BAP1 immunohistochemical staining of UMs demonstrates that the fraction of BAP1-positive cells offers useful prognostic information independent of other predictors10, further underscoring the importance of assessing the tumor’s heterogeneity in prognostication. We found that BAP1 methylation levels are inversely correlated with BAP1 protein levels obtained from twelve tumors in The Cancer Genome Atlas (TCGA)-UM cohort (r = −0.66, p = 0.02, Fig. 1c), suggesting that BAP1 methylation is indicative of low BAP1 expression levels. We then sought to test whether BAP1 methylation values, surrogates of the preponderance of aggressive tumor subclones, could also offer prognostic information. We subdivided subjects from the TCGA-UM cohort (n = 80) into three different tertiles based on the primary tumor’s BAP1 methylation values. Indeed, we found that the higher the percentage of BAP1 methylation, the worse the prognosis (p < 0.0001, Fig. 2a).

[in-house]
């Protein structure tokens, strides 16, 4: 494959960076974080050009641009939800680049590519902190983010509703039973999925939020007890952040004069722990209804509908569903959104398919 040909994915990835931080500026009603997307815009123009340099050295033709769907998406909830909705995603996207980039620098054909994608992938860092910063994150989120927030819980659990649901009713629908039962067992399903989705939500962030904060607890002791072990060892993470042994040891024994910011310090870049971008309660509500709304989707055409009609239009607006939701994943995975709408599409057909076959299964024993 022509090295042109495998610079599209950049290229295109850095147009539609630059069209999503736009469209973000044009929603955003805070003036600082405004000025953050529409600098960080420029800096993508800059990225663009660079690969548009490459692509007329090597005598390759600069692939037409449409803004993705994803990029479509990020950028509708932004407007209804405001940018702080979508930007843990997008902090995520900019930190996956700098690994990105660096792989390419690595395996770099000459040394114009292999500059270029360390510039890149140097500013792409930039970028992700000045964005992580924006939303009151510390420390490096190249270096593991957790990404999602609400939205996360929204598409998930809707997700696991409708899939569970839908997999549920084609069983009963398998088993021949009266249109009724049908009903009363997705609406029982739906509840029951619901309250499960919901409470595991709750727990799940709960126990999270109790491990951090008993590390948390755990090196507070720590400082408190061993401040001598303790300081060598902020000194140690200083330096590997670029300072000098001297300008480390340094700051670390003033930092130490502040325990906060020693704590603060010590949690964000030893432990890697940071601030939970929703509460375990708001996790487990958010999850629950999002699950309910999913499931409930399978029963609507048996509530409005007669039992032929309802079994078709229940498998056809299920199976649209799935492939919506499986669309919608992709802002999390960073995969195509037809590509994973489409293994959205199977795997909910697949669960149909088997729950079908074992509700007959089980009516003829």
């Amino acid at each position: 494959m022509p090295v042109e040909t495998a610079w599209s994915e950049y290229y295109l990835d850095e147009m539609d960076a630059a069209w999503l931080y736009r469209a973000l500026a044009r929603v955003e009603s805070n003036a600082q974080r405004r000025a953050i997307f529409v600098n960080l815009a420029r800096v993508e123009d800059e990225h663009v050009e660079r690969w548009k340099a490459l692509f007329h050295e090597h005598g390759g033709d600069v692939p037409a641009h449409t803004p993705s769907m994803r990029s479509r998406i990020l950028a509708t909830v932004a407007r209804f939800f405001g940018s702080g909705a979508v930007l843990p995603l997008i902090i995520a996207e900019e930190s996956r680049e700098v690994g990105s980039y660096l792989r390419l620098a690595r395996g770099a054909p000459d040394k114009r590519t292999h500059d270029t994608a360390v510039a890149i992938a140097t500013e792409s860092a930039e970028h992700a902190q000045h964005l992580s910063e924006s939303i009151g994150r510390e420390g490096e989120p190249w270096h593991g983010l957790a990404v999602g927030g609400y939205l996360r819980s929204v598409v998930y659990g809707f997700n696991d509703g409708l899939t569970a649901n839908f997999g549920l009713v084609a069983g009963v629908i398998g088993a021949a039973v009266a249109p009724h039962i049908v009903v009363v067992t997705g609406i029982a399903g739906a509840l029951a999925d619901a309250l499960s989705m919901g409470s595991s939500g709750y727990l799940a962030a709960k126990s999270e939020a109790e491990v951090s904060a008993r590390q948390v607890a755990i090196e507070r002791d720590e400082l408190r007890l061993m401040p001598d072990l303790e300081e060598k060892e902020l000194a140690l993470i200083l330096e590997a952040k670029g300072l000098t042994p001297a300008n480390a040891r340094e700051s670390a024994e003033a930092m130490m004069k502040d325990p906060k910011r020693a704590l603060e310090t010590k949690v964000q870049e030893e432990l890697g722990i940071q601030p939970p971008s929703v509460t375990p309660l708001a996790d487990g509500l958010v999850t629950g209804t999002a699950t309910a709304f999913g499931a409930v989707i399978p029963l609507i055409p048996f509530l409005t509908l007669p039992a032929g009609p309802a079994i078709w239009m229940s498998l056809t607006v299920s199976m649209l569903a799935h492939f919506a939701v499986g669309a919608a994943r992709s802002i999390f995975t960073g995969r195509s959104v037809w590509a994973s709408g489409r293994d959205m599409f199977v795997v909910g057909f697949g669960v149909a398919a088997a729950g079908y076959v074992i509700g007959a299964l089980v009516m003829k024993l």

Fig. 2: High BAP1 methylation levels correlate with worse survival.
figure2

a Probability of survival of (n = 80) TCGA-UM subjects with primary tumors stratified by BAP1 β-methylation values into three tertiles. Statistical significance tested using two-sided log-rank test. b ROC curve for the association between BAP1 methylation and death. The reference line for random prediction is shown (dotted). AUC, area under the ROC curve, with 95% confidence intervals. c BAP1 methylation levels in BAP1-mutant (n = 26) and BAP1-wildtype (n = 54) UM tumors, as identified by whole-exome sequencing (data accessed from cbioportal14,15). Statistical significance tested using two-sided Student’s t test. A dotted horizontal line at BAP1 β-methylation value of 0.27 is shown. d Probability of survival of TCGA-UM subjects with BAP1-wildtype tumors (shown in dotted box in C, n = 54) with primary tumors stratified by their BAP1 β-methylation values lower (n = 35) and higher (n = 19) than 0.27, shown in blue and red, respectively. Statistical significance tested using two-sided log-rank test.